abuse,  Catholic Spirituality,  current events,  Family Life

Go to Joseph

“May you live in interesting times.”

This purported ancient Chinese proverb is usually ironically bestowed as more curse than blessing. We are certainly living in them, we Catholics in these waning days of the summer of 2018.

I feel an almost crushing burden of confusion, more than anything else, when I spend too much time going down rabbit holes and clicking over to related content, my mind swirling for somewhere firm to land. I told a friend this morning that I’ve had the sensation of my brain, not unlike an airplane, circling the airport looking for an open runway and, finding nowhere safe to land, being forced to remain in a frustrating holding pattern. I feel like I’m running out of fuel, to add insult to injury.

But when I ponder these days of crises with a more sober and serious disposition, I am forced to admit that my lived reality, my day-to-day tasks and struggles and responsibilities, remain almost maddeningly the same: deepen my own interior life. Be faithful to my vocation – and to the sacred vows I made. And teach my children the Gospel.

All else is, as they say, vanity.

And perhaps if I spent overly much time before July of this year letting priests and bishops and “the hierarchy” carry water for me, spiritually speaking, that time has passed. I cannot rely any longer on my own nasty little habit of clericalism, assuming the best of men of the cloth.

Are there good and holy priests? Of course. Real saints among us. And devils, too? Yes. Aren’t we finding out how very many…

And yet, what is this to you, and to me? Will a holy priest get me to heaven? Not if I don’t avail myself of the Sacraments of which he is a humble custodian, pursuing my own path of holiness with the aid of the mysterious sustenance Christ left for our earthly sojourn. A wicked priest is, too, only a humble custodian of God’s mercy, no matter the delusions of grandeur or murderous arrogance he may harbor.

I keep coming back to the thing I know to be true in these difficult times: Jesus.

Jesus, Mary, and Joseph. As I am not without sin like the first two, I find myself wanting to cling to the best practices of that last guy and live as closely by his example as possible.

How did Joseph become a saint?

He lived with Jesus and Mary.

He was probably rarely outside of their physical presence, and he carried their spiritual presence with him like a flame in his heart at his work table. How often he must have paused in his necessary, earthly, mundane, exhausting work to take a cool drink offered by the little boy Jesus, to share a quick visit with Mary and feel the consolation of her gentle hand on his aching back. His sole concern as their provider and protector was to do his work to the best of his ability so that they would be fed, clothed, and sheltered for the glory of God.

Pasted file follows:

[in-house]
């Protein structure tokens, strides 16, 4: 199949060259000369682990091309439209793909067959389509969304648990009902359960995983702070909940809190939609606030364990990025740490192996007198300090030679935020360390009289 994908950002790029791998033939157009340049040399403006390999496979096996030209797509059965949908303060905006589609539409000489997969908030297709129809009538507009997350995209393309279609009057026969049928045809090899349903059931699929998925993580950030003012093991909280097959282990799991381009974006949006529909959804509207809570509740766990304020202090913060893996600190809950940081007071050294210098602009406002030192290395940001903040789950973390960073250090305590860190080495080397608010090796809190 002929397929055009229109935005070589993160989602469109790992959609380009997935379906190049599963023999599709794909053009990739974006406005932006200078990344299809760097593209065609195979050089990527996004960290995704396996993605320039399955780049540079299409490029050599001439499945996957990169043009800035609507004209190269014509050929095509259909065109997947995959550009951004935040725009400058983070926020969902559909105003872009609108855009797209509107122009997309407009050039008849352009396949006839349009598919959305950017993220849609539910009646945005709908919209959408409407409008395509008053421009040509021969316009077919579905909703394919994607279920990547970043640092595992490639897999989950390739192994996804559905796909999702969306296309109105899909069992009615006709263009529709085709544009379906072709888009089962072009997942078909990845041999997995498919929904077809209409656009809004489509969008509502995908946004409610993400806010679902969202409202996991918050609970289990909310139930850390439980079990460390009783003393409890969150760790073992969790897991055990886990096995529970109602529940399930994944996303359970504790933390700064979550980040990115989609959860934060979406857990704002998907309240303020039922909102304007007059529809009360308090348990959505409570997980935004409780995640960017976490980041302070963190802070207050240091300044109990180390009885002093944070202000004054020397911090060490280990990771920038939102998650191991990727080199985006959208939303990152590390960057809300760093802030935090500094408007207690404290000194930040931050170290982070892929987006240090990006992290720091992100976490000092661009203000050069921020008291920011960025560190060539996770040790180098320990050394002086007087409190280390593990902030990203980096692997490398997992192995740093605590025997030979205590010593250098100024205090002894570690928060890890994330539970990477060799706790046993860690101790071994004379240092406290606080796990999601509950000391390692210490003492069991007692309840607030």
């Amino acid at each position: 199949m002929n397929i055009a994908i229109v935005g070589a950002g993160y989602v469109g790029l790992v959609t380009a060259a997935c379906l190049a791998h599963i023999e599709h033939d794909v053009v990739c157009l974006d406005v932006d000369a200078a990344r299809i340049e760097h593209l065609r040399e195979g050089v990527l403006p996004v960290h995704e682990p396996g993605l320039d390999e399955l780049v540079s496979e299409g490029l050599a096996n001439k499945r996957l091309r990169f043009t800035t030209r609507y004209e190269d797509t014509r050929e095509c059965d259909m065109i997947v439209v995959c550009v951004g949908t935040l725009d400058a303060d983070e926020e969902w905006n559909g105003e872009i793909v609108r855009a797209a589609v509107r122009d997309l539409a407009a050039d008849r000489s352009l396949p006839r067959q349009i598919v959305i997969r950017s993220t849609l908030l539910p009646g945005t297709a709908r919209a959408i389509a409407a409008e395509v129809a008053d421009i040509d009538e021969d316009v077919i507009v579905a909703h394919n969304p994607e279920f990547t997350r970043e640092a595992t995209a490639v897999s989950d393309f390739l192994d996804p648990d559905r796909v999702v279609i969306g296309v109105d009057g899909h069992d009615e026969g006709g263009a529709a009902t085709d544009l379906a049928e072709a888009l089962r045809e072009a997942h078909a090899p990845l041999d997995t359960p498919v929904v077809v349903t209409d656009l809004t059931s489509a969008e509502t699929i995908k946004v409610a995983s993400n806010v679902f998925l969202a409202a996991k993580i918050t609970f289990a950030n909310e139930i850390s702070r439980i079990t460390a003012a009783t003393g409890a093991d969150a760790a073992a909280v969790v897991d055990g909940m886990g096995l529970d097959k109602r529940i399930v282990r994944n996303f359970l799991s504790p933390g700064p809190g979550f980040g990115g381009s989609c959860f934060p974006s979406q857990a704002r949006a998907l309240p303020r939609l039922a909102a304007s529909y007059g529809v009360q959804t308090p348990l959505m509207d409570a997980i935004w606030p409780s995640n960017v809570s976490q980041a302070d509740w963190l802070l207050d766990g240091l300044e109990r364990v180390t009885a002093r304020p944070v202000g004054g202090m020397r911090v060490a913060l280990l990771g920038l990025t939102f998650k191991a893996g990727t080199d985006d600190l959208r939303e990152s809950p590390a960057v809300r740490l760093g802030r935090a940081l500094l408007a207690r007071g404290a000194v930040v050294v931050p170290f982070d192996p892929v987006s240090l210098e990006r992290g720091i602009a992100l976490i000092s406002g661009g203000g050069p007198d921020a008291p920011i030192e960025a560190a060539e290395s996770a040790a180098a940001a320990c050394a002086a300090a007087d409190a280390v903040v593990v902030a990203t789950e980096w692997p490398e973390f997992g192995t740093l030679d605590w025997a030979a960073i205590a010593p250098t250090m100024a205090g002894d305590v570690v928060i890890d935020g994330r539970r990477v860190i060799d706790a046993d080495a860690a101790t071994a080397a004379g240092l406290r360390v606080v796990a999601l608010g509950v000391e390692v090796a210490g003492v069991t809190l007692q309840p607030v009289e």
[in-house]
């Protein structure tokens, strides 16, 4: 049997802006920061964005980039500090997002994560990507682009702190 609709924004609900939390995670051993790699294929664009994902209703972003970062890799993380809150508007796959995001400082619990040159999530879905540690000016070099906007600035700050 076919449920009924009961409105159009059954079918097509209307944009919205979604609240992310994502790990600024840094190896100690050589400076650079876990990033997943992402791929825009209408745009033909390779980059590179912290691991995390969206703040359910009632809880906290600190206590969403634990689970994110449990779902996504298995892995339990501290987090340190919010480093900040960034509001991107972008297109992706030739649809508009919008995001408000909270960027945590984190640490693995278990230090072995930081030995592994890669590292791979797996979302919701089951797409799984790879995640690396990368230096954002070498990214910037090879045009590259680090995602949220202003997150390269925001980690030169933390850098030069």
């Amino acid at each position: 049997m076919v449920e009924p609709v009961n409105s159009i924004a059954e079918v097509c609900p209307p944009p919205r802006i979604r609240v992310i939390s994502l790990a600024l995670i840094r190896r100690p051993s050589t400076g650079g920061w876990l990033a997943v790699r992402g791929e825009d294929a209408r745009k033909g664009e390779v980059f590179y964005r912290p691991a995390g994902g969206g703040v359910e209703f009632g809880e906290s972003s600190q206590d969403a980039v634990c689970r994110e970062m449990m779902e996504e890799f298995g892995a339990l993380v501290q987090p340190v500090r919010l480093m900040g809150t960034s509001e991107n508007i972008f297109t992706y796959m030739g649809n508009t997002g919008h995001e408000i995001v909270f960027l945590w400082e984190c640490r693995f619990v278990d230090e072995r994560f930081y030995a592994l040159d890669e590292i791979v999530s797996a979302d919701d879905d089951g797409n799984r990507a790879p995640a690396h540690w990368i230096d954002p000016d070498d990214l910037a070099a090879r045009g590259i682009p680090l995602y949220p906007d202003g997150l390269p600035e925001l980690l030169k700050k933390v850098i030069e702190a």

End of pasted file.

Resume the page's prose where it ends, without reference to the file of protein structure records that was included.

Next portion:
Are my responsibilities as a mother much different? Can I push aside my immediate responsibilities to fret over what more I should be doing besides working quietly to the absolute limits of my human frailty to provide for the family whom God has entrusted me with?

Maybe you’re not a parent. Maybe your current vocation is to a classroom full of children or a conference room full of employees, or even an auditorium full of fellow students. But I feel certain that we are each being called to emulate Joseph to the best of our abilities, executing our work on earth with as much care and humility as possible.

I cannot hope for Mary to hand me a cool drink of water or offer a clean cloth to wipe the sweat from my brow while I toil in the laundry room downstairs, fighting spiders and acedia to fulfill my daily duties, but I can turn to her in the rosary. I can align my heart with hers, praying for her Son to intercede in the lives of those other sons of her heart, her priests, that they would become more conformed to His passion.

I can’t open my arms for toddler Jesus to come running full tilt to leap in after a long day in the woodshed, but I can open my arms to my own children, pulling them into my lap to pray through the Scriptures, or bringing them along for the world’s fastest and least reflective visits to Jesus, fully present in Eucharistic Adoration.

I can go to Joseph. The first disciple of Jesus Christ in so many ways. I can love what he loved and live for what he lived for: the Mother, and the Son.

St. Joseph, terror of demons, pray for us.


  • Lindsey